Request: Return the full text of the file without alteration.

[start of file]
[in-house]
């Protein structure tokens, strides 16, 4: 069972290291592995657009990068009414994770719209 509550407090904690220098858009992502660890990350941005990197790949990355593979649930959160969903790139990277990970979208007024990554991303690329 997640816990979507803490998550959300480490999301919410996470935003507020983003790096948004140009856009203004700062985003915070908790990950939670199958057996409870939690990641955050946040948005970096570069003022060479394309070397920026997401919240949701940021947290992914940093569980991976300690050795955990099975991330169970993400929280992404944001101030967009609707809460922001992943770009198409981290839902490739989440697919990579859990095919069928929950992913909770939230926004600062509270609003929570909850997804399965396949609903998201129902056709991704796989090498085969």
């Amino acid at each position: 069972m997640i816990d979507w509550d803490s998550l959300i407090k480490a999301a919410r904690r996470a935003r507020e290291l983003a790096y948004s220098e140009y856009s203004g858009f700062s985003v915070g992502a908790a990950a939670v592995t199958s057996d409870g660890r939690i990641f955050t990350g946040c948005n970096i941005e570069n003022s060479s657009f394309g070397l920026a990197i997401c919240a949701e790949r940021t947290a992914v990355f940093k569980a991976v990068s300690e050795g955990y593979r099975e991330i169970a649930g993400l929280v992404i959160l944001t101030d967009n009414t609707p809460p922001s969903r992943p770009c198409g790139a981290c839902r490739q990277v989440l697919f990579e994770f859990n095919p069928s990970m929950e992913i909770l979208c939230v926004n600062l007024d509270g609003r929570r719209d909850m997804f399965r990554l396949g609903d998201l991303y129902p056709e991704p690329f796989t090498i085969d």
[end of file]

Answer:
[in-house]
């Protein structure tokens, strides 16, 4: 069972290291592995657009990068009414994770719209 509550407090904690220098858009992502660890990350941005990197790949990355593979649930959160969903790139990277990970979208007024990554991303690329 997640816990979507803490998550959300480490999301919410996470935003507020983003790096948004140009856009203004700062985003915070908790990950939670199958057996409870939690990641955050946040948005970096570069003022060479394309070397920026997401919240949701940021947290992914940093569980991976300690050795955990099975991330169970993400929280992404944001101030967009609707809460922001992943770009198409981290839902490739989440697919990579859990095919069928929950992913909770939230926004600062509270609003929570909850997804399965396949609903998201129902056709991704796989090498085969």
């Amino acid at each position: 069972m997640i816990d979507w509550d803490s998550l959300i407090k480490a999301a919410r904690r996470a935003r507020e290291l983003a790096y948004s220098e140009y856009s203004g858009f700062s985003v915070g992502a908790a990950a939670v592995t199958s057996d409870g660890r939690i990641f955050t990350g946040c948005n970096i941005e570069n003022s060479s657009f394309g070397l920026a990197i997401c919240a949701e790949r940021t947290a992914v990355f940093k569980a991976v990068s300690e050795g955990y593979r099975e991330i169970a649930g993400l929280v992404i959160l944001t101030d967009n009414t609707p809460p922001s969903r992943p770009c198409g790139a981290c839902r490739q990277v989440l697919f990579e994770f859990n095919p069928s990970m929950e992913i909770l979208c939230v926004n600062l007024d509270g609003r929570r719209d909850m997804f399965r990554l396949g609903d998201l991303y129902p056709e991704p690329f796989t090498i085969d």